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Family law: mother has child adopted, tells father baby is dead

On Behalf of | May 27, 2016 | Child Custody

Many unmarried fathers in Texas and across the country are denied their rights as fathers, and many feel like they are battling laws that are against them. While laws vary from state to state, when child custody laws, unwed parents and adoptions form part of one issue, the help of a skilled family law attorney may be invaluable. One father in another state recently explained the battle he has been fighting for six years.

The 33-year-old man said his girlfriend — with whom he was living at the time — informed him of her pregnancy in Sept. 2009. He claims they planned to raise the child together, and he supported her financially and with physical tasks even after they ended their relationship some months later. They remained in contact when he was shipped out to the Middle East for a tour of military duty at the beginning of 2010, but by May 2010, she had disappeared without a word.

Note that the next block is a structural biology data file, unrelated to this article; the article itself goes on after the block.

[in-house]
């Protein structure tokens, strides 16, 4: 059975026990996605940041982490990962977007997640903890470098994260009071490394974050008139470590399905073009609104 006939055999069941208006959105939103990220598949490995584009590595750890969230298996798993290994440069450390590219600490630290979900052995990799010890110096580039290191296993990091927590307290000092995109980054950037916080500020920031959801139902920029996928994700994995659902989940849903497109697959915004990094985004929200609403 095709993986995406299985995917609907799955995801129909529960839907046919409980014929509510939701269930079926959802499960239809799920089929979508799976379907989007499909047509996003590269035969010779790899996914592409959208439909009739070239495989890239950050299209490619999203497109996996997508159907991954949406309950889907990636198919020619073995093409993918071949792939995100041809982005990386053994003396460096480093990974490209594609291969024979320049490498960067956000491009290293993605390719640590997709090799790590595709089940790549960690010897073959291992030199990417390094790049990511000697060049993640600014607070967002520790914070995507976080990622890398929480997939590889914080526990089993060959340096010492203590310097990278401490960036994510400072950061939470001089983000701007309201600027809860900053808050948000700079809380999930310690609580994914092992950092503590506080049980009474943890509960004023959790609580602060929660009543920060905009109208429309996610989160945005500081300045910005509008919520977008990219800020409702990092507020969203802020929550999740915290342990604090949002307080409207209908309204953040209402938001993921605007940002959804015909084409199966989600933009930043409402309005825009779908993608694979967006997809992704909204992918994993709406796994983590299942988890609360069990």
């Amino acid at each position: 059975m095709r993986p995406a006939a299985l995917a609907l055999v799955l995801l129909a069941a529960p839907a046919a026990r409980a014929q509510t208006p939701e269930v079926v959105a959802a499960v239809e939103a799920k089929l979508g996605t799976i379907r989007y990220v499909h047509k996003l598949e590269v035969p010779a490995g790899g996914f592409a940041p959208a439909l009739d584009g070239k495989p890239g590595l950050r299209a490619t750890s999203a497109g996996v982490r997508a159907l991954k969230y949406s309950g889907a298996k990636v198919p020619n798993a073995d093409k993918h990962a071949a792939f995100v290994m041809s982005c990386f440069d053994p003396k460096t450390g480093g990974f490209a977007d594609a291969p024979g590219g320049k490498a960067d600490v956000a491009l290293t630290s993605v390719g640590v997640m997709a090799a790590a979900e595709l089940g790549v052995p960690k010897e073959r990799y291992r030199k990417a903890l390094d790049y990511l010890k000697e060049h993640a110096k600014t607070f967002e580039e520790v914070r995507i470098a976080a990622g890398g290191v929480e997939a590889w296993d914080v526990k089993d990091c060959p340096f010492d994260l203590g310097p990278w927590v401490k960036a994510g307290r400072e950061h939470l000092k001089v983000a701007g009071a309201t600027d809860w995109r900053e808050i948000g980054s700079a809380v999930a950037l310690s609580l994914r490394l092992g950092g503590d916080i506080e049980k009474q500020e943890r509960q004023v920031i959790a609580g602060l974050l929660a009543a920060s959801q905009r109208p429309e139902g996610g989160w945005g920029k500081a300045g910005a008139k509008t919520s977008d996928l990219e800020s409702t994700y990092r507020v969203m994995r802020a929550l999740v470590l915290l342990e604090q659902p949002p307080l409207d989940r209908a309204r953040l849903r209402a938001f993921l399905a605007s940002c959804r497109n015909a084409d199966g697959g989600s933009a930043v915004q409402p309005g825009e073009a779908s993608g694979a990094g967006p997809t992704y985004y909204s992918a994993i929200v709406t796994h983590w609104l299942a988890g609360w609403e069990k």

After six weeks with no contact, the woman allegedly arrived at his home to inform him that the baby had passed away. He was devastated, and it was only in July 2011 that he learned the truth. His baby was alive and given up for adoption at birth. The child was living with her adoptive parents in another state. This man is desperate to continue the fight for custody or visitation rights, but he has no idea where and with whom she is living, nor does he know what she looks like or her name.

When a man in Texas learns that he might have fathered an unborn child, it may be wise to be proactive and consult with an experienced family law attorney. A lawyer can explain the father’s rights under state laws. An attorney can also explain the process to register with the putative father registry as well as the procedures necessary for DNA testing to prove paternity. If all possible steps are taken timely, a father may prevent his child being given up for adoption without his knowledge.

Source:, “Unwed Dads Fight for Fathers’ Rights”, Grant Clark, May 16, 2016